Covid, vaccines and the NHS

Stop the Tories putting profit before health

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Millions will be breathing a huge sigh of relief at the news of several Covid-19 vaccines successfully passing through their development stages. But the vaccines’ efficacy, and any subsequent mass inoculation, still present enormous hurdles to overcome, especially if the distribution is dependent on a dysfunctional Johnson government and a hotchpotch of privately run supply chains.

Concerns over infrastructure and supply capacity are enormously magnified when inadequate health services in poorer countries are considered. But if supplies of the vaccine are equally distributed worldwide, then the pandemic could be brought under control.

With many thousands of health worker vacancies currently in the NHS, rolling out mass inoculation programmes, while maintaining a functioning health service, could prove to be a nightmare.

Belatedly, the government has launched an inadequate NHS recruitment drive for ‘nursing and allied staff’, and renewed its efforts to bring former health workers out of retirement. However, staffing levels would be less of a problem if the government accepted health workers’ demands for higher pay and better working conditions.

The NHS’s fragility is due to this government’s – and its Tory and Labour predecessors – chronic underfunding and fragmentation through privatisations.

Big pharma

So far, the main beneficiaries of these prototype vaccines are the giant pharmaceutical companies – ‘big pharma’ – which only took up the challenge of developing a safe and effective vaccine when governments around the world greased their palms with billions of dollars of public money.

In some instances, their entire development programme was publicly funded, but any profits will be privately owned. As we quoted from US campaign group Patients for Affordable Drugs, in last week’s Socialist, “We’re socialising all the risk and privatising all the profit.”

Moreover, most of the stock valuations of big pharma have soared into the stratosphere, guaranteeing huge dividends for large shareholders. Even AstraZeneca, whose share price initially dipped because it says it will sell its vaccine at cost, expects to reap longer-term profits.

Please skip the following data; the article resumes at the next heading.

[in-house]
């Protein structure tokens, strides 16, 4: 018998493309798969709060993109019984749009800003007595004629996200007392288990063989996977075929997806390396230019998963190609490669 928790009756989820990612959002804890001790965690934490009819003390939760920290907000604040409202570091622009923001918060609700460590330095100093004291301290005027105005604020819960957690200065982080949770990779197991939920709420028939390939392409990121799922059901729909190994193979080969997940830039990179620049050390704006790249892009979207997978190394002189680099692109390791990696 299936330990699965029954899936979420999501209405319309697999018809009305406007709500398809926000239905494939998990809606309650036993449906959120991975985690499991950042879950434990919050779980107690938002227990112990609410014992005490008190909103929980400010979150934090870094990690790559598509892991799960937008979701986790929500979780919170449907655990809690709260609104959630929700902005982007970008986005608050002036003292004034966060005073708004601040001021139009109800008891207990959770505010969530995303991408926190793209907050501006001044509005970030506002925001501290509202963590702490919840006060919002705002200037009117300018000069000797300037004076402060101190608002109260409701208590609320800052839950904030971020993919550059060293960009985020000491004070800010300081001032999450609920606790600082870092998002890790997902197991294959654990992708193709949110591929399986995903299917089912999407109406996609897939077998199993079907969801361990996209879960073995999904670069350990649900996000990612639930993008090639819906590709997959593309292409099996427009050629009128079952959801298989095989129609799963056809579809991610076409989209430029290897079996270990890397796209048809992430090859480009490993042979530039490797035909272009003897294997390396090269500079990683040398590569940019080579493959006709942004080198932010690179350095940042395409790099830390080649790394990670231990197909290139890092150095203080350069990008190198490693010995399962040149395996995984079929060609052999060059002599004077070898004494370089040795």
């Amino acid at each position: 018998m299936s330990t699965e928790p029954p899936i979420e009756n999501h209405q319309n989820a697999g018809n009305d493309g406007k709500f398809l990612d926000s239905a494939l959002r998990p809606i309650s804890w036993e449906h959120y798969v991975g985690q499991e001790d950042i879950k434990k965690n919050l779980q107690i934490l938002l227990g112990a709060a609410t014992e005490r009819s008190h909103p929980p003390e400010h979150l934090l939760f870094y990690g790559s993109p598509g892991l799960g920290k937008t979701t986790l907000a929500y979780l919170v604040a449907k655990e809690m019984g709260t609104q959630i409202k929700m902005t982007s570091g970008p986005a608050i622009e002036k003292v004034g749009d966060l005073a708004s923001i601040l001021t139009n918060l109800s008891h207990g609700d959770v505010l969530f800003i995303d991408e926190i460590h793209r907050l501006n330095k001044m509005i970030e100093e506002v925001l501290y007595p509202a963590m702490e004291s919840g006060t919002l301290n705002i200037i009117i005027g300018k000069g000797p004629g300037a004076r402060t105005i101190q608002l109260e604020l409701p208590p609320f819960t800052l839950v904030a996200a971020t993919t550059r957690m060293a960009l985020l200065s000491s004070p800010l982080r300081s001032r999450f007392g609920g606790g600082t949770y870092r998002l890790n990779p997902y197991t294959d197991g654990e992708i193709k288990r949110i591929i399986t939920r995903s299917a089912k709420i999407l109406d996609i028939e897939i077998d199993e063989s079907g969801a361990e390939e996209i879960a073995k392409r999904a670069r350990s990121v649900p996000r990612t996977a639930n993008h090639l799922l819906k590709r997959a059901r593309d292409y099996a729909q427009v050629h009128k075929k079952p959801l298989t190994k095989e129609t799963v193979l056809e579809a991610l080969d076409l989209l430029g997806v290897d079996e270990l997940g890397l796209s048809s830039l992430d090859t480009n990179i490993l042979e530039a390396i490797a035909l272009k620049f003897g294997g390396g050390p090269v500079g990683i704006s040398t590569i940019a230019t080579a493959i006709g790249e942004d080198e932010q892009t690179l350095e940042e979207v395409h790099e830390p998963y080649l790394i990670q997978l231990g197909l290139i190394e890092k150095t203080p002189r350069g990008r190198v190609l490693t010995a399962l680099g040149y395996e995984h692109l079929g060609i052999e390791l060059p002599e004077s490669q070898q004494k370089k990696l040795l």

But for health authorities to get on top of this pandemic requires more than an effective vaccine. We should not forget that the virus only became an epidemic in Britain because the Tory government had ignored any contingency planning, lacked adequate stocks of PPE and test-and-trace infrastructure, and had insufficient bed capacity and numbers of health workers within the NHS. Instead, it initially considered letting thousands of elderly people die as part of its reported Dominic Cummings-inspired ‘herd immunity’ strategy.


When the political fall-out from this disaster – which has led to thousands of unnecessary deaths – dawned upon Johnson et al, the government hastily threw huge sums of public cash at greedy private companies with little or no experience in providing health services. It ignored the collective experience and skills of NHS workers and, instead, handed out top jobs to their chums to run “game changing”, “world beating”, privately operated test-and-trace systems, and to get adequate PPE supplies. Heaven help us with their vaccine roll-out!

The vast majority of the population has paid too high a price for Johnson’s unmitigated public health failures. There has to be a public reckoning with this government over its mishandling of the pandemic. And the working class must also hold to account the weak, and until recently, largely uncritical Starmer-led ‘Labour alternative’.

A mass Covid vaccine programme lasting into the future can only be sustained through a fully funded, publicly owned and democratically run health service. We need to step up the fight for such an NHS through the trade unions and in our communities. And, ultimately, we must link this provision to a workers’ government that acts in our interests and not those of private profit.